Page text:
It is okay to be passionate about issues, but we must express our thoughts in the context of love and grace rather than anger and judgment. There have been many occasions that I have been off in my thinking on an issue. I have been illogical at times. I have been stubborn. I have been ignorant. We all have our moments of this. I don’t know everything. Part of the reason I have become so okay asking questions without answers is because I acknowledge that I know very little. So why should I judge people and their thoughts, especially if those thoughts were thoughts I once had? I don’t know people’s hearts or minds the way God does. All I know is that I am called to love people and loving means extending grace. Granted I need to seek to proclaim and protect truth, but this must be done with love and grace an open-mind to the work God is doing in people’s lives and my own.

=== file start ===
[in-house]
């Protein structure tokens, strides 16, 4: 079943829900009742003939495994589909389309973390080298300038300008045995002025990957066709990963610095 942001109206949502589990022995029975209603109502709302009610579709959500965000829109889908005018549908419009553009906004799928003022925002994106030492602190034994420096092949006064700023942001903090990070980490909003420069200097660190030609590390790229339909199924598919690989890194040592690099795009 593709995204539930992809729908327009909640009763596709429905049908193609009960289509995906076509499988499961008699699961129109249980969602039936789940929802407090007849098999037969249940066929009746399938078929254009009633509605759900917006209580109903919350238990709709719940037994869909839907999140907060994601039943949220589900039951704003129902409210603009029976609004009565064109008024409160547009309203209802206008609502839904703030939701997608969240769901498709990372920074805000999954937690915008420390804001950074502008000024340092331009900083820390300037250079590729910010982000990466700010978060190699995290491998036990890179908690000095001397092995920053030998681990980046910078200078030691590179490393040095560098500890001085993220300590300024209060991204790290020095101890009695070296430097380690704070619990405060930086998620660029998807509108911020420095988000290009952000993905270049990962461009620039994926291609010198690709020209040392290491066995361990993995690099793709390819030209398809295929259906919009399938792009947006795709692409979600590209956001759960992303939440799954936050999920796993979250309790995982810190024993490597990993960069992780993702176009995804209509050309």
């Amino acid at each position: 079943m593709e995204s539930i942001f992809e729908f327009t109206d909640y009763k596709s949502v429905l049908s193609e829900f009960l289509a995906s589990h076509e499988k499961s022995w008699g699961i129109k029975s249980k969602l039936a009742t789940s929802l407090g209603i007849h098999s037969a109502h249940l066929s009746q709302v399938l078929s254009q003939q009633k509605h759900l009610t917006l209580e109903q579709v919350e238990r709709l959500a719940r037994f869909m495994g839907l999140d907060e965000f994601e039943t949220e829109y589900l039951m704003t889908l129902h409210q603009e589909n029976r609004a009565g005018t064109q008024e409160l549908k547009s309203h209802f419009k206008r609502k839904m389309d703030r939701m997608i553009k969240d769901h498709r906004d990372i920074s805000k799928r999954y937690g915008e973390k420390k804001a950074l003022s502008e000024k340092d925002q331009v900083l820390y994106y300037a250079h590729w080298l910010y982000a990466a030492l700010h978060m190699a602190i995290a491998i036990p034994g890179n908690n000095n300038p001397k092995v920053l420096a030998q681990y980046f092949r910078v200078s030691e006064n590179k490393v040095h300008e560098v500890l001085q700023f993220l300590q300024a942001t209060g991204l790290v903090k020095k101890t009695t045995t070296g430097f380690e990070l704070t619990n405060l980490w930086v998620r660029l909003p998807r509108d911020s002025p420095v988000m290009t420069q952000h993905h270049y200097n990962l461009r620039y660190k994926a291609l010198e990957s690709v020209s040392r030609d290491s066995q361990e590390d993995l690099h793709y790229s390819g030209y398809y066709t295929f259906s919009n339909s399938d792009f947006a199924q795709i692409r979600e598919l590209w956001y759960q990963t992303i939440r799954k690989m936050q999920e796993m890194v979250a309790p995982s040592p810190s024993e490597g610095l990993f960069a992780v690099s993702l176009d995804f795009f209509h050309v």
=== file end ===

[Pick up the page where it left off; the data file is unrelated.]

Love conquers all.

Help me, Lord, to extend grace and love instead of judgment and anger…but help me to seek and protect truth. Help me compromise where I need to compromise and stand firm where I need to stand firm.

-Zalwango Megani

Meg (Spring 2011)
Huntington University

Friday, 14 October 2011

Luwero Weekend

One of the objectives of the Cross Cultural Ministry Practicum is for students to “develop a deeper understanding of their own faith, vocation and identity, informed and challenged by their Ugandan experience.” To do this we seek to engage and interact with those who are living and working in Uganda, and to learn from them.

coaster ride to Luwero! 
(photo credit: Julie Darcey, fall 2011)